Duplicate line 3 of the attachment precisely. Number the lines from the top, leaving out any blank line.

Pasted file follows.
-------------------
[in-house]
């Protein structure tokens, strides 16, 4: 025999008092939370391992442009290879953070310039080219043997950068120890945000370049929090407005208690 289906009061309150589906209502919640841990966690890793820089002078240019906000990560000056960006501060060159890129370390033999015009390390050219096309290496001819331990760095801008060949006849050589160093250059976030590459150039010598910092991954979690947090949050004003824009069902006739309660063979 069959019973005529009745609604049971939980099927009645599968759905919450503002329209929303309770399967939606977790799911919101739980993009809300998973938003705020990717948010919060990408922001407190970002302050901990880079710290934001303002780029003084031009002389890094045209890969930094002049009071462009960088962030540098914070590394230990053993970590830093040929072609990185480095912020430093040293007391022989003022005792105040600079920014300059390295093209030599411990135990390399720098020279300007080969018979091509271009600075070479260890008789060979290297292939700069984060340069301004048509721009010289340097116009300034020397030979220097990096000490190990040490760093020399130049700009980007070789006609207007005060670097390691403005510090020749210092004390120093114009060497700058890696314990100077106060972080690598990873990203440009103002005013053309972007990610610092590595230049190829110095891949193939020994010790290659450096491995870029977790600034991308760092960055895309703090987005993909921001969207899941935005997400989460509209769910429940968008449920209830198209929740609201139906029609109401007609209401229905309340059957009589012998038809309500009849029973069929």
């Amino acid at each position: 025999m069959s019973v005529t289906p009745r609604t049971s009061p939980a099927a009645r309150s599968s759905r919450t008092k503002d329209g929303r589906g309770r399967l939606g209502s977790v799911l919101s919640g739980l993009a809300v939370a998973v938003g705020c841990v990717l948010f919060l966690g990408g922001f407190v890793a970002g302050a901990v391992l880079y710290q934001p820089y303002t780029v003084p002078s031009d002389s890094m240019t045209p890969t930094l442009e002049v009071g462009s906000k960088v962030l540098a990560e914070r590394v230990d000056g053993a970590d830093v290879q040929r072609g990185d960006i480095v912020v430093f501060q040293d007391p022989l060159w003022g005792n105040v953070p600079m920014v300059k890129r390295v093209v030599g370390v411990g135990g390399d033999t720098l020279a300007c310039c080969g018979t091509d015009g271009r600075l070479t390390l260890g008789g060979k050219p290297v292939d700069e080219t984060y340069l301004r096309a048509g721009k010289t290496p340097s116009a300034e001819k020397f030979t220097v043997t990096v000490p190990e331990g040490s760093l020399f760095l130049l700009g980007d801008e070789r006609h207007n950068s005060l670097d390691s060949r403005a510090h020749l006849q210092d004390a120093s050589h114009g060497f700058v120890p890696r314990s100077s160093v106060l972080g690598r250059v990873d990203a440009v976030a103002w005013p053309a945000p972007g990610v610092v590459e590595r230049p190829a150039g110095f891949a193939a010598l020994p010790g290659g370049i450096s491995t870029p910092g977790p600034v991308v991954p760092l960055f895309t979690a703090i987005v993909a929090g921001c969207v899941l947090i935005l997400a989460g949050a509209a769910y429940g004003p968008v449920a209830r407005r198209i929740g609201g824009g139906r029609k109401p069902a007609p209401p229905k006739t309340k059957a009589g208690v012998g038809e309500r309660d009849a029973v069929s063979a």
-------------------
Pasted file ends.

């Amino acid at each position: 025999m069959s019973v005529t289906p009745r609604t049971s009061p939980a099927a009645r309150s599968s759905r919450t008092k503002d329209g929303r589906g309770r399967l939606g209502s977790v799911l919101s919640g739980l993009a809300v939370a998973v938003g705020c841990v990717l948010f919060l966690g990408g922001f407190v890793a970002g302050a901990v391992l880079y710290q934001p820089y303002t780029v003084p002078s031009d002389s890094m240019t045209p890969t930094l442009e002049v009071g462009s906000k960088v962030l540098a990560e914070r590394v230990d000056g053993a970590d830093v290879q040929r072609g990185d960006i480095v912020v430093f501060q040293d007391p022989l060159w003022g005792n105040v953070p600079m920014v300059k890129r390295v093209v030599g370390v411990g135990g390399d033999t720098l020279a300007c310039c080969g018979t091509d015009g271009r600075l070479t390390l260890g008789g060979k050219p290297v292939d700069e080219t984060y340069l301004r096309a048509g721009k010289t290496p340097s116009a300034e001819k020397f030979t220097v043997t990096v000490p190990e331990g040490s760093l020399f760095l130049l700009g980007d801008e070789r006609h207007n950068s005060l670097d390691s060949r403005a510090h020749l006849q210092d004390a120093s050589h114009g060497f700058v120890p890696r314990s100077s160093v106060l972080g690598r250059v990873d990203a440009v976030a103002w005013p053309a945000p972007g990610v610092v590459e590595r230049p190829a150039g110095f891949a193939a010598l020994p010790g290659g370049i450096s491995t870029p910092g977790p600034v991308v991954p760092l960055f895309t979690a703090i987005v993909a929090g921001c969207v899941l947090i935005l997400a989460g949050a509209a769910y429940g004003p968008v449920a209830r407005r198209i929740g609201g824009g139906r029609k109401p069902a007609p209401p229905k006739t309340k059957a009589g208690v012998g038809e309500r309660d009849a029973v069929s063979a």